Although those closest to him will tell you that his swagger is as much a part of his DNA as surfing, his Italian heritage or blind support of Collingwood, he was unsure of his position in the side 12 months ago.
He has always had a decent kick and good rebound and ground level skills but in a squad chock full of 12 players that would be drafted, round one selection was what fuelled preseason leading into 2021.
“Getting told that I was playing round one was amazing – it was the best feeling I had in my short footy career at the moment,” Luca said.
He grasped his opportunity and turned 2021 into a consistent season as a dependable running halfback to show he was at the standard without expressing his skillset as much as he could have, by admission.
He played six games for Sandringham – all the games he was available for - and averaged 17 disposals.
“I was playing consistent footy, but I could take it to another level and show my flare, back my kicking and break the lines a bit more,” he said.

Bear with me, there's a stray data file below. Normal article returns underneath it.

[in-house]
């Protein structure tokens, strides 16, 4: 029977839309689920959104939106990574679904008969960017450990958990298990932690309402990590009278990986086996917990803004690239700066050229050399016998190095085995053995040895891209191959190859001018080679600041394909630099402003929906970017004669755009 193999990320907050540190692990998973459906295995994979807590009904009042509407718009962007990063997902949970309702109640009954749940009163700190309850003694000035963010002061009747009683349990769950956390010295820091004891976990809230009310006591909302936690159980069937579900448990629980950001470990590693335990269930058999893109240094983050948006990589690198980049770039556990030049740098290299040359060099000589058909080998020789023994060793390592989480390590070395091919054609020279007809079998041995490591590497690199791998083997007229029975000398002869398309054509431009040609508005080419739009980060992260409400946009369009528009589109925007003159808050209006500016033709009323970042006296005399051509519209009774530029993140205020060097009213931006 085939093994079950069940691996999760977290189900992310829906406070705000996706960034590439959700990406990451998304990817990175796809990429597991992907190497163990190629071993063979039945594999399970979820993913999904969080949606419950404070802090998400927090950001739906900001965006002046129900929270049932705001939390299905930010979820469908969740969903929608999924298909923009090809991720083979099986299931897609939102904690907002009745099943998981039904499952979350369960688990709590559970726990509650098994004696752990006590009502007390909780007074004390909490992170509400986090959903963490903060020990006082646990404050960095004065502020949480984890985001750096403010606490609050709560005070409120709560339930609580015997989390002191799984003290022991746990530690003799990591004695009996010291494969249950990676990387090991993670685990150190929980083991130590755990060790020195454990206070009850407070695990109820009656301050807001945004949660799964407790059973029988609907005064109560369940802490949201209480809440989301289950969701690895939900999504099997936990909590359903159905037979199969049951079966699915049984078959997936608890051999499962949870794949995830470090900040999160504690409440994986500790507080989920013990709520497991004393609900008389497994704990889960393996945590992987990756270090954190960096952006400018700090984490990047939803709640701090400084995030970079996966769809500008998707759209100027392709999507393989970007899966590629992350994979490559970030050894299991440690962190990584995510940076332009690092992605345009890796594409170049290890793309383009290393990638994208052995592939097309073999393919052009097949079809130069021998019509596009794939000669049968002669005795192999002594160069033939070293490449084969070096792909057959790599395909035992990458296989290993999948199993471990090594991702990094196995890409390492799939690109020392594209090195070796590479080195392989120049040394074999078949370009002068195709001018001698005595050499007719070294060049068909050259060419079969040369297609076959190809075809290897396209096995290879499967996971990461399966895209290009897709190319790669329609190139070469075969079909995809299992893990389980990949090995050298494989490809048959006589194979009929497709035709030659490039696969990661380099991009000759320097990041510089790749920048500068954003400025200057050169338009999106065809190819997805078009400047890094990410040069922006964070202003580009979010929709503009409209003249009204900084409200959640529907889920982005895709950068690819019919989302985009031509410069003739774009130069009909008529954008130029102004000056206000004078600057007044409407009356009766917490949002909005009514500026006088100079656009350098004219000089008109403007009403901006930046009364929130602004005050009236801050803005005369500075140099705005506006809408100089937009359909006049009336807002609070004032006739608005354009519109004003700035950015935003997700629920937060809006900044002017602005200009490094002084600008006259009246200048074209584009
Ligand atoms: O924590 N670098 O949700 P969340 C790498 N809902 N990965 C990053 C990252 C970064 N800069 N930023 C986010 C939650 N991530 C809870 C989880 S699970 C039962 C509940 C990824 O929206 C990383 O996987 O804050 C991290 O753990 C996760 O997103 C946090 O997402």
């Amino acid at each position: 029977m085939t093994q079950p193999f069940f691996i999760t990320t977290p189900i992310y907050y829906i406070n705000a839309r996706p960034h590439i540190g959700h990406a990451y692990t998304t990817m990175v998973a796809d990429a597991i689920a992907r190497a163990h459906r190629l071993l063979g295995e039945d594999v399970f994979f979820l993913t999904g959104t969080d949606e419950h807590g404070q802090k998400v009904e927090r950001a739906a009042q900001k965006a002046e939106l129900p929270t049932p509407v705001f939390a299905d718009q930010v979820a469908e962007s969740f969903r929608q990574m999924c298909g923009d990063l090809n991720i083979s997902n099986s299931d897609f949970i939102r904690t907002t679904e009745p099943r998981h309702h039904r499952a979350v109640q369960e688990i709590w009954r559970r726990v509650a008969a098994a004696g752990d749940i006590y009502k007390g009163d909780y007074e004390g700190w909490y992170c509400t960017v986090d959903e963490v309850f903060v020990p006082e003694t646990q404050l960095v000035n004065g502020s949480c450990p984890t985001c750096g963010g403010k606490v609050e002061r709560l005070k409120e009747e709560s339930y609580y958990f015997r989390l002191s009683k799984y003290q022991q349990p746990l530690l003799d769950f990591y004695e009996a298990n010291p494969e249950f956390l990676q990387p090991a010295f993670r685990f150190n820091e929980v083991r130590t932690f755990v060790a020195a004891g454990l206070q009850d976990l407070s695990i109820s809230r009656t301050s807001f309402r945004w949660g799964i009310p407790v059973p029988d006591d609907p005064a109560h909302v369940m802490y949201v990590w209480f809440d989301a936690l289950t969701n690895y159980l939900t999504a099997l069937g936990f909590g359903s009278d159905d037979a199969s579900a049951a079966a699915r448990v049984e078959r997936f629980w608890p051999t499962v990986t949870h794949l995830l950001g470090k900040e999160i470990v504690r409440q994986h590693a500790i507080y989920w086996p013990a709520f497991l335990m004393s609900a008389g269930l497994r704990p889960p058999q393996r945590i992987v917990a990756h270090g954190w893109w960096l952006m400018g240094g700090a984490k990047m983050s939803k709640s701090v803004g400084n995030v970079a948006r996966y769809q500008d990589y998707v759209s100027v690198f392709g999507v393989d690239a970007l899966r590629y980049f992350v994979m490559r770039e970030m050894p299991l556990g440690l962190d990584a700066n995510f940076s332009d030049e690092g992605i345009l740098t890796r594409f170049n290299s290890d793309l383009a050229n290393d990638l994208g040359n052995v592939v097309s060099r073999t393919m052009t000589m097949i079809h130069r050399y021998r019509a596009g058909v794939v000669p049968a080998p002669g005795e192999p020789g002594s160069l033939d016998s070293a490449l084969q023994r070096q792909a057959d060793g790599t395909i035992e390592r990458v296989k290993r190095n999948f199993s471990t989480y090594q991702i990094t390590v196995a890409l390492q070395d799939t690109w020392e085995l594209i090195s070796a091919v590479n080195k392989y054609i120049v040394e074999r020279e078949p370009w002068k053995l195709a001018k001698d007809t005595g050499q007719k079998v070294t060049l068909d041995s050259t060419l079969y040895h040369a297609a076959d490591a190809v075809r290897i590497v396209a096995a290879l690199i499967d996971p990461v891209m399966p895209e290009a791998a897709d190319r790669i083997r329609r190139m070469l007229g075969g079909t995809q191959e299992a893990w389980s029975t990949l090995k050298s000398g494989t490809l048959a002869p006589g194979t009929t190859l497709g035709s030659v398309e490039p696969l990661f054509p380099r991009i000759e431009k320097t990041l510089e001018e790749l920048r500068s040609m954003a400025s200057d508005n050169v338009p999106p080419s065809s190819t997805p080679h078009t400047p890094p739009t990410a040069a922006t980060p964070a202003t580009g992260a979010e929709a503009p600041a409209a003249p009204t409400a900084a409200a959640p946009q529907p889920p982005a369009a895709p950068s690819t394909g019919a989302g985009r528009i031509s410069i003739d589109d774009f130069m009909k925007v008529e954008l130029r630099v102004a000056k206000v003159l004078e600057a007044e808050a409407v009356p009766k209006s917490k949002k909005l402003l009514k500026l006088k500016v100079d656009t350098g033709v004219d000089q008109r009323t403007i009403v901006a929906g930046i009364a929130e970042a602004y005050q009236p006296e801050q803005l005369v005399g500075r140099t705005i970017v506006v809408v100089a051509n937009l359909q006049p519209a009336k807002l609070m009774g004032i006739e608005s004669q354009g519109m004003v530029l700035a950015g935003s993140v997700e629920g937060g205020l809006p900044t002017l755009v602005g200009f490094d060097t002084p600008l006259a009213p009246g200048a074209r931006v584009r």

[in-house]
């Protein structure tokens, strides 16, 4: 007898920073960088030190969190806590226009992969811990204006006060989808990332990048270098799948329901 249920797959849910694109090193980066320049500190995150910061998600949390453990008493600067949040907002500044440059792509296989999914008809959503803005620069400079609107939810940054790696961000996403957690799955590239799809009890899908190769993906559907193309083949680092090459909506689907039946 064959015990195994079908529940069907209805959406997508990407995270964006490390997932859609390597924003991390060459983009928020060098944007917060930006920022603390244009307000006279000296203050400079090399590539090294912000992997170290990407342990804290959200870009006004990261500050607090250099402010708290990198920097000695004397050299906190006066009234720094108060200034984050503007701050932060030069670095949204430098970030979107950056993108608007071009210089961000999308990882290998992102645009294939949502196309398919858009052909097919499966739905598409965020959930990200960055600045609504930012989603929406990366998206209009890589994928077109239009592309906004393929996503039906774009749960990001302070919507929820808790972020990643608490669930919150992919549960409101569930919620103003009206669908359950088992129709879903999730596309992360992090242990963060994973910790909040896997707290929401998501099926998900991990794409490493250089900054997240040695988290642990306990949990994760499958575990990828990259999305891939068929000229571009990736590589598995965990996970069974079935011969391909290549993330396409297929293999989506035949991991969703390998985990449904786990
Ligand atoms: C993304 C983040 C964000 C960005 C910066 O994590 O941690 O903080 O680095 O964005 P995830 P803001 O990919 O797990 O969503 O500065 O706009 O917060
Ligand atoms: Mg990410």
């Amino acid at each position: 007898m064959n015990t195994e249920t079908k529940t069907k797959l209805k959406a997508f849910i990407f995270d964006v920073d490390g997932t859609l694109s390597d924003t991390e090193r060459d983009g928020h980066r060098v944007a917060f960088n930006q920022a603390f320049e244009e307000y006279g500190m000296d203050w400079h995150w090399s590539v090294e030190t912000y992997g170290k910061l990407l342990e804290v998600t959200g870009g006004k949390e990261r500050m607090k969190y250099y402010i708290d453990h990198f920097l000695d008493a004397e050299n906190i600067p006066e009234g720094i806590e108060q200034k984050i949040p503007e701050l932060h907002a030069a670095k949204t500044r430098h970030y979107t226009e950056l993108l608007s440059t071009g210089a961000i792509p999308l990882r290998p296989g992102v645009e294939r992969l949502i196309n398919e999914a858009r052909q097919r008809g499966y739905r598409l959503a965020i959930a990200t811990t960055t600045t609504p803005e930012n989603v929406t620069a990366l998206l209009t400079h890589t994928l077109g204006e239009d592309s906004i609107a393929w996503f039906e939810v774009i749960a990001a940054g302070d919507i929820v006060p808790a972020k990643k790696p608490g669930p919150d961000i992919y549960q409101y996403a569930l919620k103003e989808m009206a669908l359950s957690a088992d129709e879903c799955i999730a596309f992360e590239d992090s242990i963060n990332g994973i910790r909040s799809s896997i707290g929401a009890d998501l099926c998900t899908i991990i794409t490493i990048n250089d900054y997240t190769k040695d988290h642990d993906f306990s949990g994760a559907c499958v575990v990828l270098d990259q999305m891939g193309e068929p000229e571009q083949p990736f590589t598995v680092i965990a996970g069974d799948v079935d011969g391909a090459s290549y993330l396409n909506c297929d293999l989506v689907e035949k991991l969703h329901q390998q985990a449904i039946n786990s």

Luca was not spoken to by any AFL clubs last year so knows that he has work to do if he wants to get to the next level.
The East Sandringham and East Brighton junior feels this could be his coming-of-age year.
2019 was his first year in the program and first time he had played at a level above club footy, causing some intimidation and a perception that he needed to prove himself.
Then there was the Covid-wreaked 2020 and learnings from last year.
He wants to have clean hands, be better one-on-one and back himself to impact offensively in 2022.
“I’m much more confident this year because I’m more senior and I’ve developed as a player.
“I’ve put on a bit of size and matured so I don’t want to panic as much with the ball in my hand – I want to make the right decision.
“I came out of my shell last year and while I’m still there to win – that’s my absolute priority – I want to show my weapons and show off what I can do.”
The coach has forecast that Luca will spend more time on the wing in 2022 in a show of faith to his skillset, and also endurance.
“We want to see what he can do from an offensive point-of-view and he did a lot of study around how to play that role and he’s been super at it so far, he’s played the role really well," Cripps said.
"I think he sees the game quickly. The ball’s in his hands and out of his hands really quickly – he makes really smart decisions and just takes the right option every single time.